Future challenges lie in linking response groups with functional effects, especially through the use of appropriate (rather than ad hoc) trait lists. For soil invertebrates, existing classifications still rely heavily on taxonomy, since many of them concern only one particular taxonomic group (e.g. earthworms, nematodes and collembola). This should be reconsidered, because aspects of soil functioning, such as modifications of soil structure, depend on a variety of organisms that may not be taxonomically close. For plants, the way forward is to use a common list of key traits obtained from a standardized methodology (Westoby, 1998; Weiher et al., 1999). This should lead to the constitution of databases of plant traits (S. Gachet et al., Université d’Aix-Marseille) (Fitter & Peat, 1994) that can be used to test hypotheses related both to the distribution of plant species and to the impact of changes in species distribution on ecosystem functioning.

Important common basic and methodological issues concern the concept of functional group, as opposed to functional trait. Indeed, except in cases with distinct qualitative variation in function (e.g. nitrogen-fixing in plants, different trophic levels in the soil or aquatic ecosystems), variation in function is quantitative and continuously related to one or a few traits (e.g. specific leaf area in plants, body size in animals). One may then be justified in challenging the need to establish groups, whereas the interesting question lies in the identification of the determining traits, trade-offs among them, and quantitative relationships between these traits and specific ecosystem functions. For example, plant specific leaf area has been shown to correlate with ecosystem productivity (Reich et al., 1997) and rate of litter decomposition (Cornelissen et al., 1999). In the same way, animal body size relates to metabolic rates and population properties such as fecundity. Few studies to date have focused systematically on the types of relationships that may be found between traits and functions, and especially on the structure of the inter- and intraspecific variance around these relationships.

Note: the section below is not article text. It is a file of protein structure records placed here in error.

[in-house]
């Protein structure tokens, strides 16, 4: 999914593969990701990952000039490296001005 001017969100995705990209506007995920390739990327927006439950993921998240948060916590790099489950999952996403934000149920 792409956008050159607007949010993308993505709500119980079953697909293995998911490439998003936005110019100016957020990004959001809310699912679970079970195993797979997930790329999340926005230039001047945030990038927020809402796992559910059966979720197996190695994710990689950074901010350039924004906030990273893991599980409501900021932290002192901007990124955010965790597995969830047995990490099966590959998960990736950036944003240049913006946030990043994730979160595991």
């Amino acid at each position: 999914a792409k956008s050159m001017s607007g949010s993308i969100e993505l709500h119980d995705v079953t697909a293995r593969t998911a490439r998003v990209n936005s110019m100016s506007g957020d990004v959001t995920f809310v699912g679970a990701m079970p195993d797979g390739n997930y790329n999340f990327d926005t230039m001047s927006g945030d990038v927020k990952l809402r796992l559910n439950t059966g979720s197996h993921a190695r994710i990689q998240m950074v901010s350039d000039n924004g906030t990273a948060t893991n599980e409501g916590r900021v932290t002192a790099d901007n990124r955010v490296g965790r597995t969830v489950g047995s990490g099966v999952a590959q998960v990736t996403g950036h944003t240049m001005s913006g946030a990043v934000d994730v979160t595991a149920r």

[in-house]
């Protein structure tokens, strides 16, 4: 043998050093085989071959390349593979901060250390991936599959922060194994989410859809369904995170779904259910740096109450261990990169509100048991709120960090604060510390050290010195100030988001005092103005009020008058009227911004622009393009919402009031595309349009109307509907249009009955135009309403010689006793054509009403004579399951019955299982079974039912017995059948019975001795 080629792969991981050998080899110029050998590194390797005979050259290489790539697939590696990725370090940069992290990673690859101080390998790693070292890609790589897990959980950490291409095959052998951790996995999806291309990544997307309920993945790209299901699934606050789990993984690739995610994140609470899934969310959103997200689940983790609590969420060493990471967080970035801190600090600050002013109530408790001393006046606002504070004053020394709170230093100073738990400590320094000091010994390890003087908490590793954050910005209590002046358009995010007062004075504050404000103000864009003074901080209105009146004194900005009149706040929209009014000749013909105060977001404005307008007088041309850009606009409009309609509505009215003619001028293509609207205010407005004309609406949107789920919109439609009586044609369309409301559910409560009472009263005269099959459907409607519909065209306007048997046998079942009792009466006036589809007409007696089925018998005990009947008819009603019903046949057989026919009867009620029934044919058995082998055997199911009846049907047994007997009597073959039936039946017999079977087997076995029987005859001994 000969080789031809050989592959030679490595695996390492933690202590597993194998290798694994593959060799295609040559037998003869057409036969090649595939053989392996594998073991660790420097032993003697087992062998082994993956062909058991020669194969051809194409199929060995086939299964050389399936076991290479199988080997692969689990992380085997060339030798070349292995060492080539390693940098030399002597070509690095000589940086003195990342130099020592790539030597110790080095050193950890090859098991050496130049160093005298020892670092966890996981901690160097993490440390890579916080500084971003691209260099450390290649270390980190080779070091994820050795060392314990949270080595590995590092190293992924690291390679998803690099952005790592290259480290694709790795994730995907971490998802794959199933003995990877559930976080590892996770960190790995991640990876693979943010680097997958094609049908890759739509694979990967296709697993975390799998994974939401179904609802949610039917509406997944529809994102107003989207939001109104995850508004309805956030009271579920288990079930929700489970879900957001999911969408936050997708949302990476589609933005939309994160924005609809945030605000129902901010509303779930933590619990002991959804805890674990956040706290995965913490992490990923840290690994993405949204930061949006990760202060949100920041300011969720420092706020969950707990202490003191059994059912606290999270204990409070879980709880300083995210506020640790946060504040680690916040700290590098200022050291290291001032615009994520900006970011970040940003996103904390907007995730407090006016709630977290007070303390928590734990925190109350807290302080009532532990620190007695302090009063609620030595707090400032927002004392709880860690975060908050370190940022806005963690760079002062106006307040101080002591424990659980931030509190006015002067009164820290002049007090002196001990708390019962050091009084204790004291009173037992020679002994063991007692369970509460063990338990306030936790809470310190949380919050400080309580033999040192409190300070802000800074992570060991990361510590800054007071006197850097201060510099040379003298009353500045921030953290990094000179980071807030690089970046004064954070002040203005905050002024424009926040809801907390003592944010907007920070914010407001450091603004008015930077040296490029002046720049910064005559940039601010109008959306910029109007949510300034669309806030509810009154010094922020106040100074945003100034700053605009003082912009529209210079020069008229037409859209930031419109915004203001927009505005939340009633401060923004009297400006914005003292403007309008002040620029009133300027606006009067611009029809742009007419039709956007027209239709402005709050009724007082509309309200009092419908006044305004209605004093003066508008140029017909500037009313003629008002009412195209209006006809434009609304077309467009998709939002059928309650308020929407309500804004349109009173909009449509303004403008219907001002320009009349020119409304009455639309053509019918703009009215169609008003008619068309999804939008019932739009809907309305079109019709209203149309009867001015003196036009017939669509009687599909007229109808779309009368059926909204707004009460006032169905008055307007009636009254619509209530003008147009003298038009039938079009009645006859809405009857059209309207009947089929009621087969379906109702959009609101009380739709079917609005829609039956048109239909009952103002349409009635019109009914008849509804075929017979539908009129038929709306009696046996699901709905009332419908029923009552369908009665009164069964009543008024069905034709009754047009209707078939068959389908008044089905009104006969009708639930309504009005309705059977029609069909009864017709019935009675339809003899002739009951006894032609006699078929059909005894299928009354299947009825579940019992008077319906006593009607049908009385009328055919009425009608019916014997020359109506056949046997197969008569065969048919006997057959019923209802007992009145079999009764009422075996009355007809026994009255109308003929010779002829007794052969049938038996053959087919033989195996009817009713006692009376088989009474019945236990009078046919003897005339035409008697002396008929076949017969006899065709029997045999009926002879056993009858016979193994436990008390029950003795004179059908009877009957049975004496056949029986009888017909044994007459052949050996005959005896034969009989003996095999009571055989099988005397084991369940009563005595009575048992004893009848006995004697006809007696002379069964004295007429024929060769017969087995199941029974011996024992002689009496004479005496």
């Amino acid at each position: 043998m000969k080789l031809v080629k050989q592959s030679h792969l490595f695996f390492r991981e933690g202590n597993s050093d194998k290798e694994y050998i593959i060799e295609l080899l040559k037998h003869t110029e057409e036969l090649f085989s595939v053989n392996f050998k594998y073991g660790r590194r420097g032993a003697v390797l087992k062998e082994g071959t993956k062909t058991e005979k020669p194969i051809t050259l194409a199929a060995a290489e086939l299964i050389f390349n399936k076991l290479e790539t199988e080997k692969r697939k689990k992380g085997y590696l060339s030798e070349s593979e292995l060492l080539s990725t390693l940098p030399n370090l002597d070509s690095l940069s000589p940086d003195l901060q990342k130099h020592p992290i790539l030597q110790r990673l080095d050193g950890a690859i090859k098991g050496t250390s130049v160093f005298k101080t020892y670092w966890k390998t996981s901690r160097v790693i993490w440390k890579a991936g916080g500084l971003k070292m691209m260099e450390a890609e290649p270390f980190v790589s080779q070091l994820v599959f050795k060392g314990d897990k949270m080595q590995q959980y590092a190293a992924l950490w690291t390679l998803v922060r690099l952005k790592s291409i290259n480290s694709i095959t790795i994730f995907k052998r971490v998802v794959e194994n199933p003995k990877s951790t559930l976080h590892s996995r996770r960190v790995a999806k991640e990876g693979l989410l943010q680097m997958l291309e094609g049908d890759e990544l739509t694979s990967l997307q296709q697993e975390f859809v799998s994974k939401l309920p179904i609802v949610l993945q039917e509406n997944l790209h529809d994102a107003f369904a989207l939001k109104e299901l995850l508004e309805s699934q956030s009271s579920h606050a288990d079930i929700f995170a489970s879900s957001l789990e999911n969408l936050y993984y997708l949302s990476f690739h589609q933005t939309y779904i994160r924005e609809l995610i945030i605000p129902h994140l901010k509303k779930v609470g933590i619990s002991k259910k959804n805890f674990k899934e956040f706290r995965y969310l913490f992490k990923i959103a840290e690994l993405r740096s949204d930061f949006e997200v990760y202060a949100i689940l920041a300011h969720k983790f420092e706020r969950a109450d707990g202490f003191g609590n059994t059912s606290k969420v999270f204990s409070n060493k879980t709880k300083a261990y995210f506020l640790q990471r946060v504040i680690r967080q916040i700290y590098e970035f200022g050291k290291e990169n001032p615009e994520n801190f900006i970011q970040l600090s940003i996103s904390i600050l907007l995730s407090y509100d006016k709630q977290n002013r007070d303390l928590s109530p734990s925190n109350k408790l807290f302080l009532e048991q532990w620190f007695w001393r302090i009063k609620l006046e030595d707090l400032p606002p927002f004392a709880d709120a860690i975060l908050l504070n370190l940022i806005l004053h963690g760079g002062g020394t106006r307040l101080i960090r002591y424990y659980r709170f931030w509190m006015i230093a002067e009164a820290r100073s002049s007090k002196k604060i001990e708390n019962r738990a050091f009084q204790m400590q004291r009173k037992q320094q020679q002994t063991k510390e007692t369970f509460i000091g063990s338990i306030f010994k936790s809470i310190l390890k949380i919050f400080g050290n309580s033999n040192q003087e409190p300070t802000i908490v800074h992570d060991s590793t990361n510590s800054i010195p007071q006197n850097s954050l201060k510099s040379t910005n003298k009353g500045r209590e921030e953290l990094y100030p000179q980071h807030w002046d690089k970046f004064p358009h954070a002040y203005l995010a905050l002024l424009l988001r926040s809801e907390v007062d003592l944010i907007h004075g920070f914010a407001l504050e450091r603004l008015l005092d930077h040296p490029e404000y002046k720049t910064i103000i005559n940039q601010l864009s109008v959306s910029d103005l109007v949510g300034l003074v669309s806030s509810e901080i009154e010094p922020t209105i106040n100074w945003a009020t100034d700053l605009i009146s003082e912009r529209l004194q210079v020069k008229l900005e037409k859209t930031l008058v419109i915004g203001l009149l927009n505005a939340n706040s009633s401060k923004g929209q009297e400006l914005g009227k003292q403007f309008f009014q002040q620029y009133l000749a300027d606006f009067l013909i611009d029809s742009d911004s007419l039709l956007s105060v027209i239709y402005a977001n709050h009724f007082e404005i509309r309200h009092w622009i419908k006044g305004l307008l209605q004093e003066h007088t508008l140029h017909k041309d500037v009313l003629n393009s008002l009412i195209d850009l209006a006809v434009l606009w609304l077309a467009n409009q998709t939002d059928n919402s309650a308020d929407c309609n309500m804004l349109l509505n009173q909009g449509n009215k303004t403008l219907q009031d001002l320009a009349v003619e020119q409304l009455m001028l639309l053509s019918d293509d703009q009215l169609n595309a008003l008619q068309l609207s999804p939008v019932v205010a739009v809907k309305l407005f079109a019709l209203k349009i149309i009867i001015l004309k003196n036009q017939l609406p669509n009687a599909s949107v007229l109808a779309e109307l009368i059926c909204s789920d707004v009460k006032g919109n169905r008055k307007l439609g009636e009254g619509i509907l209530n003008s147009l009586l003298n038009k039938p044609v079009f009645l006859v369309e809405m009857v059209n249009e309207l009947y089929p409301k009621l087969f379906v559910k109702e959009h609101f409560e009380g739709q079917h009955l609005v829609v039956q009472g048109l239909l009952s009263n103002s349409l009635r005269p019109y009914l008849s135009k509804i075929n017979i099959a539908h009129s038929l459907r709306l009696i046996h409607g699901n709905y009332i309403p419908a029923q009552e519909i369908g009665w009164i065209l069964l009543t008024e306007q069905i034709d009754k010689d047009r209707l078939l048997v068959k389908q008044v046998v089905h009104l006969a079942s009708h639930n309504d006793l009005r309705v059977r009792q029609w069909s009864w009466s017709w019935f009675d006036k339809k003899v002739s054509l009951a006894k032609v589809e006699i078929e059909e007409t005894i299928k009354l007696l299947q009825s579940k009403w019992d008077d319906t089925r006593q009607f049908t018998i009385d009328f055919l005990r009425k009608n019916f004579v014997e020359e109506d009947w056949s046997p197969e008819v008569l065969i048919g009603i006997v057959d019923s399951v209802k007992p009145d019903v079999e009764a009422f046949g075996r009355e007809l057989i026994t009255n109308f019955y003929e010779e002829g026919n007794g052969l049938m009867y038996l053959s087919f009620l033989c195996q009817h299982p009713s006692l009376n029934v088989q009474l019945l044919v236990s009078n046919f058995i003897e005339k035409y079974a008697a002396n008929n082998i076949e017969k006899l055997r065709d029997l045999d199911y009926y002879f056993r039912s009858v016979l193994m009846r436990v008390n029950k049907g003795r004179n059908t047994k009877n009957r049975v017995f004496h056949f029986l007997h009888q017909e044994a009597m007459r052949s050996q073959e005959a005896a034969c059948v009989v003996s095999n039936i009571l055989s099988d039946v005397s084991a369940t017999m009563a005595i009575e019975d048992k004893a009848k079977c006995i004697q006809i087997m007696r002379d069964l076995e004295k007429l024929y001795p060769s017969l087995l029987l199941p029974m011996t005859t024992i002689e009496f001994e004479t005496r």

When groups may be needed, as in the case of vegetation mapping, modelling, or management of diverse ecosystems, fuzzy classifications such as those used in palaeo-ecology (S. Gachet et al. Université d’Aix-Marseille) (Sykes et al., 1996) are likely to be more relevant than classical hierarchical classification methods (Pillar, 1999). In any case, formal studies of the effects of methods for aggregating species on predicted ecosystem function are essential (N. Picard, CIRAD Forêts, Montpellier, France).

The usefulness of functional groups has been demonstrated, at least intuitively, for forest management (J.-C. Rameau, ENGREF, Nancy, France), and managed grasslands or rangelands (Sinclair & Arcese, 1995; Díaz et al., 2001). However, the difficulty of obtaining classifications relevant to multiple functions makes it difficult to manage for integrated functionality of the ecosystem. Part of this problem may be solved by changing the focus from indicator groups to indicator traits, acknowledging that several traits will probably be needed for assessing the status or dynamics of managed ecosystems.


The concept of species functional group has developed at a different pace and with different perspectives in various biological disciplines. A substantial effort should be made to harmonize terminology, thereby improving communication across and within fields. For all organisms, one of the most exciting challenges lies in the identification of key traits of species related both to their response to environmental factors and to ecosystem functioning.


The meeting, part of the the French Ecophysiological Society and the Global Change and Terrestrial Ecosystems (IGBP) programme, was organized by Marie-Laure Navas (Ecole Nationale Supérieure Agronomique de Montpellier (ENSA-M, Montpellier, France), Eric Garnier, Sandra Lavorel and Catherine Roumet (CEFE-CNRS, Montpellier, France). Many thanks to Maryse Gautier, Gérard Laurent and Jean Richarte for their help in the organization, and to the ENSA-M communication unit for providing the exceptional Philippe Lamour conference room. Summaries of communications will be published as issue 25 of the Bulletin de la Société d’Ecophysiologie (2000): see http://www.ese.u-psud.fr/.